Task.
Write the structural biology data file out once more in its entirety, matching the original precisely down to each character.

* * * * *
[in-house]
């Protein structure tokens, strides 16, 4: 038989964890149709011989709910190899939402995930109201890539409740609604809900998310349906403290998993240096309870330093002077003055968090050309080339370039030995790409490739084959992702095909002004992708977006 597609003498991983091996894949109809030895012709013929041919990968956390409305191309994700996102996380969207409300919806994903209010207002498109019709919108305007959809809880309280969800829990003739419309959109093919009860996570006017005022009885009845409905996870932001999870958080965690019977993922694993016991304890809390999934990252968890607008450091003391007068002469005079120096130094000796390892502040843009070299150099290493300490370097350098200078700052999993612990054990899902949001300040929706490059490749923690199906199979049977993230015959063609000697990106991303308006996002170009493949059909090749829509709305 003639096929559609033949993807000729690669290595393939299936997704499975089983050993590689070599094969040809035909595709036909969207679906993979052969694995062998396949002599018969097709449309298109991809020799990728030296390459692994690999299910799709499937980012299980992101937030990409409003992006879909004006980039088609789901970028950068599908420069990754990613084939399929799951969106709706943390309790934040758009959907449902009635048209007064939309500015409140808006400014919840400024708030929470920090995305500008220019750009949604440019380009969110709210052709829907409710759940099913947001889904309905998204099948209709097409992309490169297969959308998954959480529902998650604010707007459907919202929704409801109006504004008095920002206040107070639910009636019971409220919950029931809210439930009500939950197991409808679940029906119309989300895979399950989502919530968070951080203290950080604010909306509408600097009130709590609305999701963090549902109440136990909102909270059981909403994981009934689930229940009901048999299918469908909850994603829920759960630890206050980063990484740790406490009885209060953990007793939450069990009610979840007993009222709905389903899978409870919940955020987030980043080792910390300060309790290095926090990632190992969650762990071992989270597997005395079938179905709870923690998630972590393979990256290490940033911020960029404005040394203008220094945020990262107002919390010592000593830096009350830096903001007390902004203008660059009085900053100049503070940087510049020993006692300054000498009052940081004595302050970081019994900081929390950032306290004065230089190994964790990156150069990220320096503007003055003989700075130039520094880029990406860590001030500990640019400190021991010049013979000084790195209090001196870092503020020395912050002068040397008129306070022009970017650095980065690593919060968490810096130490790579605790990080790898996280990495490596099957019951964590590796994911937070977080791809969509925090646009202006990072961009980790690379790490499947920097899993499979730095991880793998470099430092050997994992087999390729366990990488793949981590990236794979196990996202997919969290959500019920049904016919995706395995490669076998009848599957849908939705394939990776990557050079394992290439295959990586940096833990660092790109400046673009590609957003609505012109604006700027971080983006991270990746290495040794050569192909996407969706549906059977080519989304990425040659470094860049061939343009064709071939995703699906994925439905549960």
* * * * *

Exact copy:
[in-house]
């Protein structure tokens, strides 16, 4: 038989964890149709011989709910190899939402995930109201890539409740609604809900998310349906403290998993240096309870330093002077003055968090050309080339370039030995790409490739084959992702095909002004992708977006 597609003498991983091996894949109809030895012709013929041919990968956390409305191309994700996102996380969207409300919806994903209010207002498109019709919108305007959809809880309280969800829990003739419309959109093919009860996570006017005022009885009845409905996870932001999870958080965690019977993922694993016991304890809390999934990252968890607008450091003391007068002469005079120096130094000796390892502040843009070299150099290493300490370097350098200078700052999993612990054990899902949001300040929706490059490749923690199906199979049977993230015959063609000697990106991303308006996002170009493949059909090749829509709305 003639096929559609033949993807000729690669290595393939299936997704499975089983050993590689070599094969040809035909595709036909969207679906993979052969694995062998396949002599018969097709449309298109991809020799990728030296390459692994690999299910799709499937980012299980992101937030990409409003992006879909004006980039088609789901970028950068599908420069990754990613084939399929799951969106709706943390309790934040758009959907449902009635048209007064939309500015409140808006400014919840400024708030929470920090995305500008220019750009949604440019380009969110709210052709829907409710759940099913947001889904309905998204099948209709097409992309490169297969959308998954959480529902998650604010707007459907919202929704409801109006504004008095920002206040107070639910009636019971409220919950029931809210439930009500939950197991409808679940029906119309989300895979399950989502919530968070951080203290950080604010909306509408600097009130709590609305999701963090549902109440136990909102909270059981909403994981009934689930229940009901048999299918469908909850994603829920759960630890206050980063990484740790406490009885209060953990007793939450069990009610979840007993009222709905389903899978409870919940955020987030980043080792910390300060309790290095926090990632190992969650762990071992989270597997005395079938179905709870923690998630972590393979990256290490940033911020960029404005040394203008220094945020990262107002919390010592000593830096009350830096903001007390902004203008660059009085900053100049503070940087510049020993006692300054000498009052940081004595302050970081019994900081929390950032306290004065230089190994964790990156150069990220320096503007003055003989700075130039520094880029990406860590001030500990640019400190021991010049013979000084790195209090001196870092503020020395912050002068040397008129306070022009970017650095980065690593919060968490810096130490790579605790990080790898996280990495490596099957019951964590590796994911937070977080791809969509925090646009202006990072961009980790690379790490499947920097899993499979730095991880793998470099430092050997994992087999390729366990990488793949981590990236794979196990996202997919969290959500019920049904016919995706395995490669076998009848599957849908939705394939990776990557050079394992290439295959990586940096833990660092790109400046673009590609957003609505012109604006700027971080983006991270990746290495040794050569192909996407969706549906059977080519989304990425040659470094860049061939343009064709071939995703699906994925439905549960």